My parents passed away and my dad died in 2011. He didn’t have a will. My sister had to go to the courts to even get

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Customer: my parents passed away and my dad died in 2011. He didn’t have a will. My sister had to go to the courts to even get power of attorney, and to become the executor of the estate. So does that mean that she could tell us that we can’t go to our fathers house that no one lives in but whoever’s in town is able to stay there. So now she’s mad at me is she able to keep me out of my dads house?
JA: Can you tell me what state this is in? And just to clarify, what paperwork has been filed?
Customer: Of course I’m sorry it’s in Alamosa Colorado. We also have three rentals and she gets the money but it should’ve been divided up between the four sisters.
JA: What documents or supporting evidence do you have?
Customer: There’s no evidence they just had to go to court so she could get power of attorney and like I said the be the executor of the will but there’s no Wii?
JA: Is there anything else the Lawyer should know before I connect you? Rest assured that they'll be able to help you.
Customer: Will
Answered by Ashley Paige, Esq. in 5 mins 7 months ago
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Ashley Paige, Esq.
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Ashley Paige, Esq.
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Ashley Paige, Esq.
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Ashley Paige, Esq., Expert

Hello, my name is***** am an attorney and am happy to help you today. Please remember I can only provide general legal information and not specific legal advice because there is no attorney-client relationship between us.

I am sorry to hear you are having some trouble, legal issues can be very frustrating. Please give me a moment to review your question.

Customer
Thank You I appreciate it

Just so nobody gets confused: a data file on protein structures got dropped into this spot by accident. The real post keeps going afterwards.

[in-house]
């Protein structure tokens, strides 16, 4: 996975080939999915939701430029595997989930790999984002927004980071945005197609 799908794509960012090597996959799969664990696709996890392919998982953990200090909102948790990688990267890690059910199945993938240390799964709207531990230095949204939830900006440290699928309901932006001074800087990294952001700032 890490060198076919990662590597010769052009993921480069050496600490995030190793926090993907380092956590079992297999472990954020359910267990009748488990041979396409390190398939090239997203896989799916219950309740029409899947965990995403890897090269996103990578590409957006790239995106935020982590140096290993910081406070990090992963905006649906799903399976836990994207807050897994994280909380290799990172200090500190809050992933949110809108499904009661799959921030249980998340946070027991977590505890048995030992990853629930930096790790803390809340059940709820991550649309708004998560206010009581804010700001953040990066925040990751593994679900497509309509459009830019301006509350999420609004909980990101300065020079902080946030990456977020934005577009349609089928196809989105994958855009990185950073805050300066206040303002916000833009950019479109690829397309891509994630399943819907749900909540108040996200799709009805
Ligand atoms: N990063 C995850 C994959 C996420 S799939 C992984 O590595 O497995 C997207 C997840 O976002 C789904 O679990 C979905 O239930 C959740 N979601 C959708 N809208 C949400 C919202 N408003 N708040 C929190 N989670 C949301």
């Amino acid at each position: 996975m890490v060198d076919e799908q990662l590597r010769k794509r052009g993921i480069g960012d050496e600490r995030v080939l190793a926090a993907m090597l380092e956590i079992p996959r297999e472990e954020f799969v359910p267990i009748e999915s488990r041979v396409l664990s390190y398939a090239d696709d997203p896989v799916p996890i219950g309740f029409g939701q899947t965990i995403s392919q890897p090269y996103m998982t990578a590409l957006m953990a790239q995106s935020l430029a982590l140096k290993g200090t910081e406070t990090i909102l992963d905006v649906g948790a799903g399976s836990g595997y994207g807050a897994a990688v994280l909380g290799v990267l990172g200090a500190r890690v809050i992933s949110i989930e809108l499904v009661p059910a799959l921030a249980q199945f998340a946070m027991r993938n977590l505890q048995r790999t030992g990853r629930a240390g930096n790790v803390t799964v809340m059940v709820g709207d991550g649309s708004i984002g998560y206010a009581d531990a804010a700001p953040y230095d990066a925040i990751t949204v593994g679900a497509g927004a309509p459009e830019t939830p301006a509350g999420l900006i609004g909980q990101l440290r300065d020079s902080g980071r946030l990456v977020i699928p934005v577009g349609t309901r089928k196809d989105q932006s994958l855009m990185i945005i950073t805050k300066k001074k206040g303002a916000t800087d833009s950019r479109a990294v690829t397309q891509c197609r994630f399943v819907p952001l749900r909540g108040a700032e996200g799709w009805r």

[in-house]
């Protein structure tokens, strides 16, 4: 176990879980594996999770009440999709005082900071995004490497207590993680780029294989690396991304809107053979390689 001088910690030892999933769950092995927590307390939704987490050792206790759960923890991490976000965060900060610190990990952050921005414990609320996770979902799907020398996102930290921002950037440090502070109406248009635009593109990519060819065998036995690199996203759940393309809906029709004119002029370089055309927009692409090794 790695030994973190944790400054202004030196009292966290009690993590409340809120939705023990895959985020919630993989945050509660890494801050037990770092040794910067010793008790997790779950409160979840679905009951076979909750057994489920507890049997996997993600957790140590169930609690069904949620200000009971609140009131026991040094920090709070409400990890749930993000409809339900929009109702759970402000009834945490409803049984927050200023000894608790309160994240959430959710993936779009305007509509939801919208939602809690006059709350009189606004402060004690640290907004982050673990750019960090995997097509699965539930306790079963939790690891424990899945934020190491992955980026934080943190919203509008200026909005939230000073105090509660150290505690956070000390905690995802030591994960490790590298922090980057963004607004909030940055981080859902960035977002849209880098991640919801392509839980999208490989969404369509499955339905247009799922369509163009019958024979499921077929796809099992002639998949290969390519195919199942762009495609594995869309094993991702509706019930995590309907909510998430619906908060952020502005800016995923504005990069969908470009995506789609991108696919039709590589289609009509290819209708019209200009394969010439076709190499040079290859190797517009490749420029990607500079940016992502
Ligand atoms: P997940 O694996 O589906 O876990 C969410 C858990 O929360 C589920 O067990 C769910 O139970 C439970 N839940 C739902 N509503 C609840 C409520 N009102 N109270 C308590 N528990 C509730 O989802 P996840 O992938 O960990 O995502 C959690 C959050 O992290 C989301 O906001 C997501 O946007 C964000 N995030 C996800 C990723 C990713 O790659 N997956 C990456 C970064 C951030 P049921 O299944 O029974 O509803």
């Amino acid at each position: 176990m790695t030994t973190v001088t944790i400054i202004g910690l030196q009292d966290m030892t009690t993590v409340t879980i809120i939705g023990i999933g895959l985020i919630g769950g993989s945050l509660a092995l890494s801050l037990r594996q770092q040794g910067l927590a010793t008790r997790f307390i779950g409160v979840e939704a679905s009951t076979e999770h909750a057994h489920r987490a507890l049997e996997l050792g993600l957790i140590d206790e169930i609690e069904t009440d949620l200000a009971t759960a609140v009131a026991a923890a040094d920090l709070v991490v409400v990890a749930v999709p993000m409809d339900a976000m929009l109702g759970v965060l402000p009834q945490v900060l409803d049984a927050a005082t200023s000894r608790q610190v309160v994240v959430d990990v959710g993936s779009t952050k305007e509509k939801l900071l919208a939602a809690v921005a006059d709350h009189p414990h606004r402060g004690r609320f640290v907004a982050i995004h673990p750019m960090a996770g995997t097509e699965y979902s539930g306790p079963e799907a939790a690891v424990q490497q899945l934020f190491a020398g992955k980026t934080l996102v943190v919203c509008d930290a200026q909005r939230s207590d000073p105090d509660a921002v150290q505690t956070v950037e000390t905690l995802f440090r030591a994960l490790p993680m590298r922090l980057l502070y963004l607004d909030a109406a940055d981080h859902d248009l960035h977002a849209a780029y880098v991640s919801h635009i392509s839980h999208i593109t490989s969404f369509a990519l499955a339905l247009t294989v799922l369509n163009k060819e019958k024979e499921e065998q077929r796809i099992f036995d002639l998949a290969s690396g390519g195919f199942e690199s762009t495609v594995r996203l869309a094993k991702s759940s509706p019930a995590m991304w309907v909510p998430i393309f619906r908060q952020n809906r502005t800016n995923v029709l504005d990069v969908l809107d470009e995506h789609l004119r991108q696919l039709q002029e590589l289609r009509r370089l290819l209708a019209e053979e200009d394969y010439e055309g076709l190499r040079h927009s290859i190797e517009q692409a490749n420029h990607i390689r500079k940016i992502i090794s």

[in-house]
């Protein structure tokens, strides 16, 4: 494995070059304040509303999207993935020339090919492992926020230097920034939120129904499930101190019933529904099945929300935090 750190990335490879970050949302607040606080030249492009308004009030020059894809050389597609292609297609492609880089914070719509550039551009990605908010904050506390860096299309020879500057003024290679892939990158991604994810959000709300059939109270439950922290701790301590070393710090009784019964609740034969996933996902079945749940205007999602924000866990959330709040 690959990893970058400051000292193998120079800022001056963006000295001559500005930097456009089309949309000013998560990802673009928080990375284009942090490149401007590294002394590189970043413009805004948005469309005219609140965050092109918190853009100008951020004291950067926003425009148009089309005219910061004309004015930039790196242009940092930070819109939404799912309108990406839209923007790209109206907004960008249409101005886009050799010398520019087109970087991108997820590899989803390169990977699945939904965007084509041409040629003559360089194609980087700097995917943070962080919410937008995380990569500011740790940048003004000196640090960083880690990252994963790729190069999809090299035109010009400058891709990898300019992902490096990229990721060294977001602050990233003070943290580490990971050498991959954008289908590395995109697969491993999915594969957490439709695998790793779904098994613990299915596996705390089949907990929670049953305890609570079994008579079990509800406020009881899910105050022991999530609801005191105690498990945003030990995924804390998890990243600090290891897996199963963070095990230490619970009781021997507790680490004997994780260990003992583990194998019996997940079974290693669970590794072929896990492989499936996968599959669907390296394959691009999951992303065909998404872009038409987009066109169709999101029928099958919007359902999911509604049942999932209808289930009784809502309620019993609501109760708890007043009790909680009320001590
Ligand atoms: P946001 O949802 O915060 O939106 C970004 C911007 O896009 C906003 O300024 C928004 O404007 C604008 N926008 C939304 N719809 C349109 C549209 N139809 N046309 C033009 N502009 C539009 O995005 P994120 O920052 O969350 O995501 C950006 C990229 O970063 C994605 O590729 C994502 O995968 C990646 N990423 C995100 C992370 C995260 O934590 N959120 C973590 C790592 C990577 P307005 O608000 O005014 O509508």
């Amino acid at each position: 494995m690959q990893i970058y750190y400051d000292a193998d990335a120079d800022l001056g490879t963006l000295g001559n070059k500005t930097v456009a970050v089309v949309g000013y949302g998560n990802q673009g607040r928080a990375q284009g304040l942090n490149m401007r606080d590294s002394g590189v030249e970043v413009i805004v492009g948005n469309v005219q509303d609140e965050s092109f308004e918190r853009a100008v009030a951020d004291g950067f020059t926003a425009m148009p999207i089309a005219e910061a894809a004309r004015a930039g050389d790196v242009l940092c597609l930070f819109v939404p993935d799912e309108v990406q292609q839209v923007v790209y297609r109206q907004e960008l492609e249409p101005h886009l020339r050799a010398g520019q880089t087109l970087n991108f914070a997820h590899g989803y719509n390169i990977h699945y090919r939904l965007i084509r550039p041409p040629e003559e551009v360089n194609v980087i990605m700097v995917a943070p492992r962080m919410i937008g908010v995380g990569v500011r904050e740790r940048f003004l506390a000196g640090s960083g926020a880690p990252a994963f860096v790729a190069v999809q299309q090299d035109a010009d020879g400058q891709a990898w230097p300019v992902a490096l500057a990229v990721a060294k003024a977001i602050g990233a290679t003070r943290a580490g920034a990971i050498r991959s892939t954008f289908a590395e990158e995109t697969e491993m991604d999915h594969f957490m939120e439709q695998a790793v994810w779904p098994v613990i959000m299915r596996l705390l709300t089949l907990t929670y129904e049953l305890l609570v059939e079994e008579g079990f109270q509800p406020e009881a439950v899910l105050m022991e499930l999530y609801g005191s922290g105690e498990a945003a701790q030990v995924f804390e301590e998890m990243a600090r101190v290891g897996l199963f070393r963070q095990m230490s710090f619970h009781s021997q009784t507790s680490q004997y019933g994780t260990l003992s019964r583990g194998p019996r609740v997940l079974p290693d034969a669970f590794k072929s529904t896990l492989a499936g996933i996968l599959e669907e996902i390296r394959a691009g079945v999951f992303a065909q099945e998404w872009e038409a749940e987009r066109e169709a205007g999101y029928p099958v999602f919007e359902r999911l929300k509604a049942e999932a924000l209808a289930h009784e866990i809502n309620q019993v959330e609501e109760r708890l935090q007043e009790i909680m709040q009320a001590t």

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Ashley Paige, Esq., Expert

So even when there is no will a person needs to be appointed as a personal representative of the estate to handle gathering assets and distributing as required under the law.  The law for distribution when there is no will goes down a list and children would all inherit equally.  So you and any other siblings should have equal ownership of any property and or income that comes of it.

Customer
if I do go over there would she be able to call the cops on me?
Customer
what would I have to file in order to get my part of everything?
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Ashley Paige, Esq., Expert

Well it's hard to say because I don't know what she did as representative of the estate- did she transfer the property into all of your names or just into her name?

Customer
Just into hers and my other sisters
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Ashley Paige, Esq., Expert

Well I would suggest you retain a local probate or estate attorney.  First you need to determine what she did and if she breached her duty as the personal representative or did not distribute the property appropriately, you would have to commence a lawsuit against her.

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Ashley Paige, Esq., Expert

Well it's unlikely the police would arrest you but if you do not own the property- she can restrict your right to be there currently.

Customer
Even if I show them proof of me being a daughter? Since it's supposed to be divided up equally?
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Ashley Paige, Esq., Expert